Tips for Live Streaming on Social Media
Along with creating process videos, live streaming can be a powerful tool in your social media arsenal. Fans love seeing art being created, having an inside look at your studio and inspirations, and even getting a behind-the-scenes view of photoshoots and exhibitions.
While platforms like Twitch and Periscope were designed for live streaming, Facebook, Instagram, Youtube, and Twitter also have the ability to broadcast live video. This makes it easy, as you can use the social media platform you prefer, and the one your fans are most active on.
Keep in mind, each service has different features and restrictions. Some may archive the videos for later viewing, and others may have chat windows so that your fans can ask questions while you stream.
The following tips are designed to help you make the most of this exciting, and beneficial, form of video content.
Improvisation can often make a live stream a great experience, however this takes practice and is not always as easy as it sounds. Writing a script, no matter how minimal, can help keep you on track and eliminate the awkward pauses when you’re not sure what to do next. Practice the script a few times before broadcasting, this way you have the basic layout of what you want to do. If you do get sidetracked, you can easily get back on topic.
Make sure to get everything setup before broadcasting. The last thing you want to do is have your fans watch a few minutes of setup or dealing with any audio/video difficulties. One trick for practicing your broadcasts, is to create an alternative account, say on Facebook, that you can use to make practice streams. This way you can go through the script and even watch the video afterwards to see how everything goes.
The main thing that will set your live streams apart from standard videos, is interacting with your audience. Acknowledge their presence and show your appreciation. If you’re broadcasting alone, it might not be easy to always look at the comments that are coming in. So, make sure to take quick breaks and catch up on any questions that might be worth answering.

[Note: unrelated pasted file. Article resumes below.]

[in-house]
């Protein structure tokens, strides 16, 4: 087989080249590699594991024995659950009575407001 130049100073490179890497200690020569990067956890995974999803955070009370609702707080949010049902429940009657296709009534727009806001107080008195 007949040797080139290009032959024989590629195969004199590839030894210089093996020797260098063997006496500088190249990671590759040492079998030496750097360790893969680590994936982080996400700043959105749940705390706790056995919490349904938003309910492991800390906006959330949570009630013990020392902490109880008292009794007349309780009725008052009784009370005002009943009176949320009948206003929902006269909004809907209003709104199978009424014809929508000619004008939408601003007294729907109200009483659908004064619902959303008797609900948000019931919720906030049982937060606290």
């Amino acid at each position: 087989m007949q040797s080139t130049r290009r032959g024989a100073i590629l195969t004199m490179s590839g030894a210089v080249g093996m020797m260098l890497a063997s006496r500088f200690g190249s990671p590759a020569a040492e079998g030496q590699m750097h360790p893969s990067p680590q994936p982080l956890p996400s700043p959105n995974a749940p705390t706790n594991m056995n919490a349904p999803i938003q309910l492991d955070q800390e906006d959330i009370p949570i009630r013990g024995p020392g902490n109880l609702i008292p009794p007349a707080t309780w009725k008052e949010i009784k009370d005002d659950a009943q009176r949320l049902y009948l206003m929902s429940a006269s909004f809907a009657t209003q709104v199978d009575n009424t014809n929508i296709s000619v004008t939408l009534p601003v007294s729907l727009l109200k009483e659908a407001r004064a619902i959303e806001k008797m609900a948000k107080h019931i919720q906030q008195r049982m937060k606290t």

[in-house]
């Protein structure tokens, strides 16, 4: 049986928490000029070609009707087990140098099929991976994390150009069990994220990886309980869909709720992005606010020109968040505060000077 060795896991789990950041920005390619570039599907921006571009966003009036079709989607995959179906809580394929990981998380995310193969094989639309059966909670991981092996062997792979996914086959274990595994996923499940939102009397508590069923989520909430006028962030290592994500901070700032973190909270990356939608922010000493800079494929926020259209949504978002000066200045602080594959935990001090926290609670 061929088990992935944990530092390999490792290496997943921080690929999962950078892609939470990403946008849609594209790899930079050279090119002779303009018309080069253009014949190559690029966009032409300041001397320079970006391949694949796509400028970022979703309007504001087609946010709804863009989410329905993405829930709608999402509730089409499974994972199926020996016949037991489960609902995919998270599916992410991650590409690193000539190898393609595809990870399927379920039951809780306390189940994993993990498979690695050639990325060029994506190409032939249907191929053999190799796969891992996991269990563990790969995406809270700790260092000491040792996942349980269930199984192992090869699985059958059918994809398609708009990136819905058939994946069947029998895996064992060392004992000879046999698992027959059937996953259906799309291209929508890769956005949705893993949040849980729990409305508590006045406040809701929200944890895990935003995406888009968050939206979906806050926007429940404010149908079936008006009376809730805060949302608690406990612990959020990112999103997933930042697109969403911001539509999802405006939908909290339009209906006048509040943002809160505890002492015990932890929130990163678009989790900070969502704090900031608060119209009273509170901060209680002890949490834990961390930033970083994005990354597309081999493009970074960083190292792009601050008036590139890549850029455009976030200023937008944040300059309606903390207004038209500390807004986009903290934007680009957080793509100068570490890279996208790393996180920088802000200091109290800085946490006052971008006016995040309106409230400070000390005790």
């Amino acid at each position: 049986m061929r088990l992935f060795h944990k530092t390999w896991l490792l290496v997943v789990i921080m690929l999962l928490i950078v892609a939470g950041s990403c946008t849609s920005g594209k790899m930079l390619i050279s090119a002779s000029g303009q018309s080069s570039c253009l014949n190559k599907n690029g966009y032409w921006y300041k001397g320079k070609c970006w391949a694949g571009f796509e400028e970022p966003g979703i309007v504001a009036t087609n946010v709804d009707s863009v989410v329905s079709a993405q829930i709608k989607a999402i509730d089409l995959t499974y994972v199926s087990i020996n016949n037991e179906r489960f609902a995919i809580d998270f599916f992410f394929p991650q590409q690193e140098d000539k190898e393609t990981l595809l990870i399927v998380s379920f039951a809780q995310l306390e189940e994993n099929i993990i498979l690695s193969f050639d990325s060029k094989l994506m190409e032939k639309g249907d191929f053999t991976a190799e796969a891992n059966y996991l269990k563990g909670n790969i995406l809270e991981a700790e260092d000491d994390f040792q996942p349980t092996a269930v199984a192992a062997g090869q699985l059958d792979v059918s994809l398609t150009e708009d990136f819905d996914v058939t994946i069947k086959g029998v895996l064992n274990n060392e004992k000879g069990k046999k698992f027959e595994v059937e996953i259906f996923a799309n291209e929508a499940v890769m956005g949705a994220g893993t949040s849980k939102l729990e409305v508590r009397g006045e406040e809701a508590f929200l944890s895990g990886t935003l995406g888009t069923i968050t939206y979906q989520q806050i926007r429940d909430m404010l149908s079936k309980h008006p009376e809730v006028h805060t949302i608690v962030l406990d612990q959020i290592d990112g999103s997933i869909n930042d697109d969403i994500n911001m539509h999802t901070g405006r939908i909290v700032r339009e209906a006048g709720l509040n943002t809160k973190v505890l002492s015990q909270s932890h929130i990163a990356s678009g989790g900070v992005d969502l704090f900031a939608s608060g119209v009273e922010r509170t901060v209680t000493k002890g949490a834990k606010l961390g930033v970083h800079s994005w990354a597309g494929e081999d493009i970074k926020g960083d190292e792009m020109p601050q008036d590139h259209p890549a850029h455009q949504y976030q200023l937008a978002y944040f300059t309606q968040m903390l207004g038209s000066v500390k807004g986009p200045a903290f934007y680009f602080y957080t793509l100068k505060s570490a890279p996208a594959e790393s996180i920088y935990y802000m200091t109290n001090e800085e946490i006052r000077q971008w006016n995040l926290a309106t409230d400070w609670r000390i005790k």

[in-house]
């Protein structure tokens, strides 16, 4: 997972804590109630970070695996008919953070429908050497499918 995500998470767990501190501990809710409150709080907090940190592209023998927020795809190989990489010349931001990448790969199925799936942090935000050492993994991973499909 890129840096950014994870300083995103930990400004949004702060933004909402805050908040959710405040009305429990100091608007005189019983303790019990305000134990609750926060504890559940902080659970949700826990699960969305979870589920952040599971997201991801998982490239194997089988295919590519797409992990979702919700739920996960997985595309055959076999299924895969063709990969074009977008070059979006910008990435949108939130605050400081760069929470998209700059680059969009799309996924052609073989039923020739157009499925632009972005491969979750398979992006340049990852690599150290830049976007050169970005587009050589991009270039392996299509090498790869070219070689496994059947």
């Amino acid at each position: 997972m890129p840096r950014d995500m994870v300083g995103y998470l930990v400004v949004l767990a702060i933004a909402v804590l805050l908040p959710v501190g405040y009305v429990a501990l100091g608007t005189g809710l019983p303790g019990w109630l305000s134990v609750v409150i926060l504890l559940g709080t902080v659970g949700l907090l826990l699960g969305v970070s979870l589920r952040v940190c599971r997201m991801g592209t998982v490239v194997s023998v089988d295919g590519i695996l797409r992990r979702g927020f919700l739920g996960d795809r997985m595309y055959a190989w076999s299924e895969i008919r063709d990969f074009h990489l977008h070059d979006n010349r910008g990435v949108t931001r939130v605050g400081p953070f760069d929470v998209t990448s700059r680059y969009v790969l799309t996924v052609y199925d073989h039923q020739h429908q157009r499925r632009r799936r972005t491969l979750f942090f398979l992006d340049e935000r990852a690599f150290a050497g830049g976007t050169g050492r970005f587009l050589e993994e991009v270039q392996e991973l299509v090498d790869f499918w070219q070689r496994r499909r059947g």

Live streaming can play into peoples fear of missing out. The idea that something cool is going to happen, and they weren’t there to see it. Make sure to promote your live stream before it happens, and think about giving away some free sketches, discount codes, or even exclusive previews of upcoming projects. This will not only help to bring more fans to watch your broadcasts, but will also keep them coming back.
You don’t have to wear a suit and tie, but it will help if you try your best to make sure the audio, video, and presentation is as professional as you can make it. Practice various camera angles, and if you’re using an iPad or mobile phone to record, use a tripod to keep it steady.
If you have an external mic, that’s perfect. If you don’t, make sure to speak loudly and clearly. This is especially important if you are talking about the methods you use to create with.
Most importantly, don’t engage with trolls. Hopefully, you never have to deal with this, but it’s always a possibility. Trolls want you to get upset, and interacting with them only gives them steam. Ignore them, and remember that you can always block them if the platform allows for this. If not, create an environment with your fans that is not only positive, but has a real sense of community. This will help to stop those trolls before they even get started.
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